A new study finds that long, long time ago volcanic activity spewed gas above the surface of the moon. Thus, remaining like that for 70 million years, giving moon atmosphere.
When we see moon today, we don’t see much of an atmosphere. But 3 to 4 billion years ago it may have had one, a study has found.
NASA’s Marshall Space Flight Center in Huntsville, Alabama, and the Lunar and Planetary Institute (LPI) in Houston suggests that the moon’s ancient volcanoes produced a temporary atmosphere.
Intense volcanic activity was pumping out massive amounts of gas as lava seas were filling the moon’s impact basins. Gas accumulated faster than they could escape to space, thus, giving rise to a lunar atmosphere.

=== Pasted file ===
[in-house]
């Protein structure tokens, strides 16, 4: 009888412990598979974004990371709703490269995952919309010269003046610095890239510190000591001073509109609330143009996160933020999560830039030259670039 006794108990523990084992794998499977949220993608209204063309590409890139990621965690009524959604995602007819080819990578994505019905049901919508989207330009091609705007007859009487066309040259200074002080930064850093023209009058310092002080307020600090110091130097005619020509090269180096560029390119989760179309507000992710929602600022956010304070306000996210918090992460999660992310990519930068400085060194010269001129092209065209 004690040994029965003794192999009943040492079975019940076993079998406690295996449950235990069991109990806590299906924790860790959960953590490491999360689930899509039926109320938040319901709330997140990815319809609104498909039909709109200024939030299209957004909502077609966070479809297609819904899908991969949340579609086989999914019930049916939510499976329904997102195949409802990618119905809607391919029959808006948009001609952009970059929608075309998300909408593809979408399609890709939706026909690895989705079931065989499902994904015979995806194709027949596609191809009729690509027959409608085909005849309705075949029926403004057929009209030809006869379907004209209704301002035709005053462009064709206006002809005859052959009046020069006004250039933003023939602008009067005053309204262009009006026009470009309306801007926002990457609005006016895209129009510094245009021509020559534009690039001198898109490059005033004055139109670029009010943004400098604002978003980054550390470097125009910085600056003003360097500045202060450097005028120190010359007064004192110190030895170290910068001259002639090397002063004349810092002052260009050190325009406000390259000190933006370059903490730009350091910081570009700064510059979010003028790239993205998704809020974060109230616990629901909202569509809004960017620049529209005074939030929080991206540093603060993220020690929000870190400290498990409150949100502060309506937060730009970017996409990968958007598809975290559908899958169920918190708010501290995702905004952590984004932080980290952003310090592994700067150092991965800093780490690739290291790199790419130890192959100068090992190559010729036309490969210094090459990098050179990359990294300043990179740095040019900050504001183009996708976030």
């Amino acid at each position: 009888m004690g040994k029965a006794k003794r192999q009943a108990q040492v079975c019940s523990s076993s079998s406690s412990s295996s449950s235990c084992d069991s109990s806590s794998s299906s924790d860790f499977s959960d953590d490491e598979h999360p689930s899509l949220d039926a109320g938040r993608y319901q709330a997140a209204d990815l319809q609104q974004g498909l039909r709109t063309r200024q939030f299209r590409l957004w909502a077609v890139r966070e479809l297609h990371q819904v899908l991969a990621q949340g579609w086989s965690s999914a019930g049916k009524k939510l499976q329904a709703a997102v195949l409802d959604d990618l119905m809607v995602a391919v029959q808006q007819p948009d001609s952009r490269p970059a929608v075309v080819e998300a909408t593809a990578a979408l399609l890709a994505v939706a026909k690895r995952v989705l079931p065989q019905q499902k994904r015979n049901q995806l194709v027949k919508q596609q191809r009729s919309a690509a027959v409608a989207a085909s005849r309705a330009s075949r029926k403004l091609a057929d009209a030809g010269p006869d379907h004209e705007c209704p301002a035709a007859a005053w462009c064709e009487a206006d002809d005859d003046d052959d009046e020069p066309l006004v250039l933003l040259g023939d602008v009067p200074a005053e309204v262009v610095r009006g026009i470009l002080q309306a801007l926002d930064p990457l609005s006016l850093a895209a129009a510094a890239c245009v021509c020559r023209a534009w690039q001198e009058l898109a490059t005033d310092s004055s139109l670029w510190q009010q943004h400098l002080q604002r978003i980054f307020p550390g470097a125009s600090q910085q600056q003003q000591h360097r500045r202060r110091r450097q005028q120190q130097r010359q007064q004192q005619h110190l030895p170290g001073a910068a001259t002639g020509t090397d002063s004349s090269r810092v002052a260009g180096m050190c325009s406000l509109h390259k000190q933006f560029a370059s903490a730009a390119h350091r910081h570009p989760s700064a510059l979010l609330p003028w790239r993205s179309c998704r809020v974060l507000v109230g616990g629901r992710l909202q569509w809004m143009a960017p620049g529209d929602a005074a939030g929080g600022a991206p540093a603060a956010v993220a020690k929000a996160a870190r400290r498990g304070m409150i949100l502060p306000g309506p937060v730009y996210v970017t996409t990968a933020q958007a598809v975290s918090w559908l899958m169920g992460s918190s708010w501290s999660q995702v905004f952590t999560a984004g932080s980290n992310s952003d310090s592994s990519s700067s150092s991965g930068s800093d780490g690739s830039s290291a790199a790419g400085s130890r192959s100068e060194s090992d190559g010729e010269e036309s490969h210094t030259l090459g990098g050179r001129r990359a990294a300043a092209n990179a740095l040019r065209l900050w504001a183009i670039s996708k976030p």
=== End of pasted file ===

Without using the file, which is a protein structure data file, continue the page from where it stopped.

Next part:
NASA’s Solar System Exploration Research Virtual Institute supports this study.
Today, the lunar atmosphere is not technically an atmosphere because it’s extremely thin. Instead, it’s considered an “exosphere,” with molecules that remain on the moon due to gravity but are so rare to behave like a gas.
The researchers said, 3.8 and 3.5 billion years ago, lava seas once filled the moon’s Serenitatis and Imbrium basins.
Astronauts in the Apollo 15 and 17 missions explored the boundaries of these ancient lava seas. They collected samples that also tell of the eruptions that took place billions of years ago.
They revealed that magma beneath the lunar surface, billions of years ago, carried gas components, such as carbon monoxide, the ingredients for water, sulfur, and other volatile species, LPI officials said in a statement.
LPI officials said that the findings may have big implications for future exploration of the moon, because it “quantifies a possible trapped source of volatiles from the atmosphere into cold, permanently shadowed regions near the lunar poles and, thus, may provide a source of ice suitable for a sustained lunar exploration program.”
So, the new findings could dramatically reshape our understanding of the moon.